Freud (1905) Psychosexual stages of development (Pre-Oedpial stage).
A series of murders get the attention of a County Deputy Sheriff, a man with a dark past in the police force, and in collaboration with a young detective, they will try to find whoever is behind these crimes.
It is shocking how people even thought about considering comparing it to Seven (1995). The film’s biggest issue is not the cliché opening sequence that makes zero sense. It is not that Denzel Washington and Rami Malek don’t believe in what they signed up for – even though Jared Leto somehow does. It is not even the fact that all three of them are Oscar winners in a film like this. The biggest issue with the film is that the producers put all the effort to get A-list actors but then they decided to green light a boring, formulaic, predictable, flawed Hollywood three-act structure with yawning character and story development that makes you say: “it’s OK for the quarantine”. A film that you stop thinking about the moment the end credits start scrolling down. And once you thought the script is the worst thing that happened to The Little Things, the editing makes it a mission to dumb it down even more by explaining everything to you like it’s the first time you are watching a thriller. What’s more, it fundamentally ruins the film’s pace and rhythm with its discontinuity errors.
I know I sound bitter, but that was not my intention before I started watching it. But focusing (always) on the film’s intentions, I don’t like it when the audience’s intelligence is undermined. Watching the final cut before exporting it, the filmmakers should have seen that, for an over two-hour film, everything is rushed, and said and done before in a better, and a much better way. It is saddening me that, John Lee Hancock, the man behind great films such as The Blind Side (2009) and Saving Mr. Banks (2013) was sitting on the director’s chair.
After pointing out the film’s biggest issue(s), it would be only fair to mention the biggest achievement: Jared Leto’s decent performance, even though ruined by bad directing and even worse editing, it managed to get a Golden Globe nomination and a nomination from the Screen Actors Guild Awards. The only two nominations the film got. How about that…
To cut the long story short, go ahead, watch it, it is a yet another night in with restrictions left, right, and centre. Just don’t have any expectations as you’ll be severely disappointed.
Tonight, I’m interviewing Michelle Satchwell. Michelle is coming back on the show to talk about the role of women in horror films. Class, gender, and race will also be analysed as to how they have been portrayed over the decades and if and how nowadays things have changed. Michelle analyses classic female-led horror films through sociopolitical theories and practices, and sheds light on how psychology examines these filmic portrayals.
One of the most intriguing and atmospheric opening sequences I’ve seen in a while. The first act’s slow pace, music, and cinematography betray a feel-good 80s horror that promises not to disappoint. And it doesn’t (to a certain extent)!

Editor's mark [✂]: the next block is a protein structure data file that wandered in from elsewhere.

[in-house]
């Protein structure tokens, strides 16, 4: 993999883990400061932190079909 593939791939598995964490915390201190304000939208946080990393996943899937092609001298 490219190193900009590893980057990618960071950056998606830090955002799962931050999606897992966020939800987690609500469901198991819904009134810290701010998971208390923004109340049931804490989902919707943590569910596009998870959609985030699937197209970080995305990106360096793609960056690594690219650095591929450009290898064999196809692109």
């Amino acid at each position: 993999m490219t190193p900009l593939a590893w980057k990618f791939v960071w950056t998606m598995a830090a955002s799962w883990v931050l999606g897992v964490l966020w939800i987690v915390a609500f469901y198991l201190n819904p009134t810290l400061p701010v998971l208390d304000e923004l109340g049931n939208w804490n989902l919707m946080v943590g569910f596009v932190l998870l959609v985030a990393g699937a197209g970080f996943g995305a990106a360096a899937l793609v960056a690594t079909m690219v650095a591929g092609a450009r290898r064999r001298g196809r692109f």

Writer/director Anthony Scott Burns has done his homework on sleep, dreams, and nightmares and carefully and patiently unfolds a narrative that, if you haven’t read anything about the plot, will most definitely surprise you. Positively or not you are about to figure out for yourselves.
The dream sequences are the most vividly and terrifyingly surrealistic images since Silent Hill (2006) and The Cell (2000) – the only Jennifer Lopez film I have got to enjoy. Jungian psychology, Escher’s portrayal of illusion, and Clive Barker’s horrifying vision of the human psyche’s darkness, all blend into one, bringing to life nightmares that make us question the way our mind, consciously or not, interprets reason and the way we understand and explain our fears.
David Cronenberg has been a tremendous influence on the Canadian cinema and Burns, having specialised in horror, adds his own personality and vision to intrigue you, get and maintain your undivided attention. In the end, I must say that I did get confused and found myself remorselessly scratching my head, and even though I love proper WTF endings, Come True runs out of steam before you start rolling your eyes in disbelief. Shame because for the 2/3’s of the movie, I had nothing negative to say. I guess the denouement is the toughest part of the script.
P.S. Certainly, I am not the only one feeling like Riff came out of Hogwarts…
An alien vampire race is found in space and brought to a lab in London but, upon escaping, chaos and doom threaten to destroy our planet.
Ask anyone why they remember Lifeforce… And as much as I understand why, this is the reason why the film bombed! An alien sexbomb wreaking apocalyptic havoc in London sounds peculiar to say the least. The film didn’t even make half of its production cost back because a naked Mathilda May and her astonishing beauty stole the show and left everyone uninterested in its shallow science. BUT…
Lifeforce has become a classic and watching it 25 years later, I must say that it is case study of how to deconstruct a B-movie. I don’t think I’ve ever read more production details on a film such as this. What’s more, the vast majority of these details revolve around May’s backstage nudity or how the film’s failure showed during the early stages of principal photography.